A Nenets boy tentatively examines Lyuba outside Shemanovsky Museum in Salekhard, Siberia. Some of his elders still hold to the Nenets tradition that touching a mammoth, a creature they believe roams the spirit underworld, will bring bad luck.
Will Woolly Mammoths walk the Earth again?
View the recent autopsy of a baby mammoth named Lyuba, a month old baby mammoth that died 40,000 years ago. Scientists were astonished to find perfectly preserved fecal matter and her mother’s milk in Lyuba’s intestine.
This is the first time in history that researchers have found a perfect mammoth specimen, so perfect, in fact, that scientists may be considering cloning the large extinct elephant by cloning a frozen cell and placing it inside the uterus of an elephant. Photos Francis Latreille
Missing only toenails, part of her tail and right ear, and most of her hair, the new discovery is the most complete mammoth ever found.
In life Lyuba was covered with hair, but only traces of her undercoat remained. Layers of coarse hairs would have protected this woolly insulation, forming a dense coat that could combat minus 20°F temperatures.
As she aged she would have developed cracks in her soles to provide traction in snow, while fleshy pads behind her toes would have cushioned her steps—a vital trait had she reached an adult weight of six tons.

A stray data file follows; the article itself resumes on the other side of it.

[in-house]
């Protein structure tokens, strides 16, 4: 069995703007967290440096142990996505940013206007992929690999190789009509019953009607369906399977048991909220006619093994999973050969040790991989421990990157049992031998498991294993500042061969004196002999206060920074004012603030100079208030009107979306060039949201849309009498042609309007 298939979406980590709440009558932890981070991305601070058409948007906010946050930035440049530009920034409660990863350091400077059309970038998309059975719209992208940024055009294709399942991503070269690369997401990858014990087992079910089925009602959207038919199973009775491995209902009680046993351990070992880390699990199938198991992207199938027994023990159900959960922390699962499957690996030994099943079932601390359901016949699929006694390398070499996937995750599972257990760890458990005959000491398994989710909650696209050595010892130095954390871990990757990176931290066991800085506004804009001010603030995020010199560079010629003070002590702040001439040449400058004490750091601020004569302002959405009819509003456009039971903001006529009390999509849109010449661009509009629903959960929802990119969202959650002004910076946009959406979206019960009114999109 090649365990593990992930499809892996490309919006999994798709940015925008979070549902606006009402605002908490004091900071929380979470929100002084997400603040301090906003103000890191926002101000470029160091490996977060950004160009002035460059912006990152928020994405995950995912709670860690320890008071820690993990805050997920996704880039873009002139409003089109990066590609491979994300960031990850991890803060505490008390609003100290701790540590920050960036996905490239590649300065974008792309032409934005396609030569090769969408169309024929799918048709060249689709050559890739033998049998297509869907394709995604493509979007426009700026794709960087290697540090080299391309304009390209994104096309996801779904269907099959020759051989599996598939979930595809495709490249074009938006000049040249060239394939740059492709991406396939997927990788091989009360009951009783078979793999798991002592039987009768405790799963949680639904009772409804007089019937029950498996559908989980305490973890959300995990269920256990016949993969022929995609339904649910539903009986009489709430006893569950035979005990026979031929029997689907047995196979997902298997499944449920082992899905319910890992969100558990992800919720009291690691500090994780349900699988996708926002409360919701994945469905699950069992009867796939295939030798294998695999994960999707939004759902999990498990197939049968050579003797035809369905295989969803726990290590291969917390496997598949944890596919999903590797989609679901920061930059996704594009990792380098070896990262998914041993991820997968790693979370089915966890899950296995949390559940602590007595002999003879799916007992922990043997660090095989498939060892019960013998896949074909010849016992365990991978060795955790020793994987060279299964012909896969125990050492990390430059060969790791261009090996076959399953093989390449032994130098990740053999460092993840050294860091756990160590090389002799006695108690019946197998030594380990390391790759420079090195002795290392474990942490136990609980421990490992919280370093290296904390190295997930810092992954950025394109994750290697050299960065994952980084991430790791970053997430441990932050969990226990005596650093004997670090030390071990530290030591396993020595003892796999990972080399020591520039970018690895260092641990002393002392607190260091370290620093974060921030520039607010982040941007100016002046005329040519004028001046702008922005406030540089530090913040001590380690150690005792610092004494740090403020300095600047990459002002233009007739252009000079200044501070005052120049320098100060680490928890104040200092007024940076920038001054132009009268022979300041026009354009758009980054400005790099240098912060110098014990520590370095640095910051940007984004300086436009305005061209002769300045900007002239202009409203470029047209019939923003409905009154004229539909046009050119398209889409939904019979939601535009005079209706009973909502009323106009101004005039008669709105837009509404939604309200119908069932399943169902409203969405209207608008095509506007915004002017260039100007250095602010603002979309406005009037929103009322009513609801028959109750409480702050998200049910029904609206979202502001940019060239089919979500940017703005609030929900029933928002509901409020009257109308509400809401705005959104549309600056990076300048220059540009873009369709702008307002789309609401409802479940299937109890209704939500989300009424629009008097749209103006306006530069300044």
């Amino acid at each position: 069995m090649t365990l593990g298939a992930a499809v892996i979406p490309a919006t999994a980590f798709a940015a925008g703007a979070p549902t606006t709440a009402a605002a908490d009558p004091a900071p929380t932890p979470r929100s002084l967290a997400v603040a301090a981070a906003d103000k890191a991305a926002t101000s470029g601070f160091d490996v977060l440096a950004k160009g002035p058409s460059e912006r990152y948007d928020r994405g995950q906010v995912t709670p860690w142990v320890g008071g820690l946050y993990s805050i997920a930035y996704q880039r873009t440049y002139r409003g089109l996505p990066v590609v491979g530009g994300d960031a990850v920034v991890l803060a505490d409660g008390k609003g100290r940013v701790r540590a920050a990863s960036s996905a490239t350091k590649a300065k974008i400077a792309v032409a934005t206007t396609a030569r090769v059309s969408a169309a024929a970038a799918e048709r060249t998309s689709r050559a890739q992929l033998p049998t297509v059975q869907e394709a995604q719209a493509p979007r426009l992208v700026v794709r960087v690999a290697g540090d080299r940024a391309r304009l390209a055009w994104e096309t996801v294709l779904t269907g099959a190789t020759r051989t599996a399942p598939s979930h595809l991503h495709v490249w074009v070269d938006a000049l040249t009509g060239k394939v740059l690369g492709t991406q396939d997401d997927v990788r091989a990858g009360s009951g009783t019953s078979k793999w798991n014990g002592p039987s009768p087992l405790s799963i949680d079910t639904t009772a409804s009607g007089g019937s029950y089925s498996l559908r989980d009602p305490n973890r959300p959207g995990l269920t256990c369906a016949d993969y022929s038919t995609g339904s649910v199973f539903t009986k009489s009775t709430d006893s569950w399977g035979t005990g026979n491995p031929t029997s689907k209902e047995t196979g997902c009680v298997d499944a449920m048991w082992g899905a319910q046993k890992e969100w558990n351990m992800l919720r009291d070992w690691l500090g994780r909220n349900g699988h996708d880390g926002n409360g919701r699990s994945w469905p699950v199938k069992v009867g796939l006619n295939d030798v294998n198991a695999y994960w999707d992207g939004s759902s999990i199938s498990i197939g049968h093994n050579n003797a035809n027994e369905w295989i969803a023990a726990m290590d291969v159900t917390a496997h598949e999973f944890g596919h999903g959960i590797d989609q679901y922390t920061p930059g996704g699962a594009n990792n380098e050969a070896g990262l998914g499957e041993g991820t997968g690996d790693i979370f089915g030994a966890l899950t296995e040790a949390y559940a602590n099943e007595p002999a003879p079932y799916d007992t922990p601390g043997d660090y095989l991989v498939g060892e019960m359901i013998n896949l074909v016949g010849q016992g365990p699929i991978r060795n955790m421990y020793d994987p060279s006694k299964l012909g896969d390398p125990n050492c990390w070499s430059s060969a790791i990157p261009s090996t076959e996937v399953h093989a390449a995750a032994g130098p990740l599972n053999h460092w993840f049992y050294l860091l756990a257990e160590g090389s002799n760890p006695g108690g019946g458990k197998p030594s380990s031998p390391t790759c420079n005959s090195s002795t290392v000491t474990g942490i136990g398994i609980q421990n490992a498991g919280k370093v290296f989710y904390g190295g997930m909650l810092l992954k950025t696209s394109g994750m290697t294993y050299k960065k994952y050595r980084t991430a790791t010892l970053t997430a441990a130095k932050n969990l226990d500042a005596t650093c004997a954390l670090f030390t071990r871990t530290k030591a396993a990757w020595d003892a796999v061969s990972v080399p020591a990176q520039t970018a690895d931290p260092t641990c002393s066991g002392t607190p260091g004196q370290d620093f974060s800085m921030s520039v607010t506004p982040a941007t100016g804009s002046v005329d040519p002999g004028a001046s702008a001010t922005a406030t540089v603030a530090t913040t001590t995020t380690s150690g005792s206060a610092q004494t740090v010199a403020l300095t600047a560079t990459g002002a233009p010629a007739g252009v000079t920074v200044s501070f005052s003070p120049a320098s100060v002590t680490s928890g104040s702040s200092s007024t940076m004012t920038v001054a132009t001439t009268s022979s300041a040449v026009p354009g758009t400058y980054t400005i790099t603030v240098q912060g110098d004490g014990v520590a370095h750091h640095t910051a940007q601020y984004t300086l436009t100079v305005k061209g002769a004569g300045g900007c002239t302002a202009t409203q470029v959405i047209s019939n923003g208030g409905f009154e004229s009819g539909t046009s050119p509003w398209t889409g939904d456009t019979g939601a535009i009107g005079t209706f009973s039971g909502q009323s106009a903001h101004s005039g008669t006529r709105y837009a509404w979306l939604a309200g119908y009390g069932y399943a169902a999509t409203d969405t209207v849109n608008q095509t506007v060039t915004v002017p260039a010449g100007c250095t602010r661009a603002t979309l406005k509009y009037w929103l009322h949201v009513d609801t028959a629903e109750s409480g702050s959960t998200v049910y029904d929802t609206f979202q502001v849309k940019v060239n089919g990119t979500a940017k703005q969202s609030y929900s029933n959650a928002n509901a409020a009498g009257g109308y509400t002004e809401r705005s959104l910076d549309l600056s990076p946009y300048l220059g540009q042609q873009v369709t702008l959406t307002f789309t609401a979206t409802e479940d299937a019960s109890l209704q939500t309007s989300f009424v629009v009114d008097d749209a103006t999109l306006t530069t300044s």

Discovered by reindeer herders and turned over to scientists, the ancient carcass began to thaw during an exam inside Shemanovsky Museum in Salekhard, Siberia. Members of the recovery team, Kirill Serotetto (at left) and Bernard Buigues, moved it outside to refreeze.
For the mammoth's journey from Siberia to Japan, scientists vacuum-sealed the carcass in a plastic bag and shipped it in a refrigerated container. Members of the scientific team unpack Lyuba at Jikei University's medical school in Tokyo and prepare her for CT scanning.
The CT scan provided detailed new insights into a mammoth's anatomy as well as important clues to Lyuba's death. Sediment found blocking the trunk's nasal passages (shown in white) and in the mouth, esophagus, and windpipe suggests that she asphyxiated by inhaling mud after becoming trapped in a mire.
During an autopsy Dan Fisher extracts fecal matter from Lyuba's intestine. The feces probably came from Lyuba's mother, fed to the calf to aid growth of bacteria needed to digest vegetation. The mother's feces will help identify plants she ate and may yield her DNA.
Like tiny time capsules, Lyuba's teeth hold a detailed diary of her brief life. Oxygen isotopes in the dentin of her third premolar and other teeth reveal she was born in spring.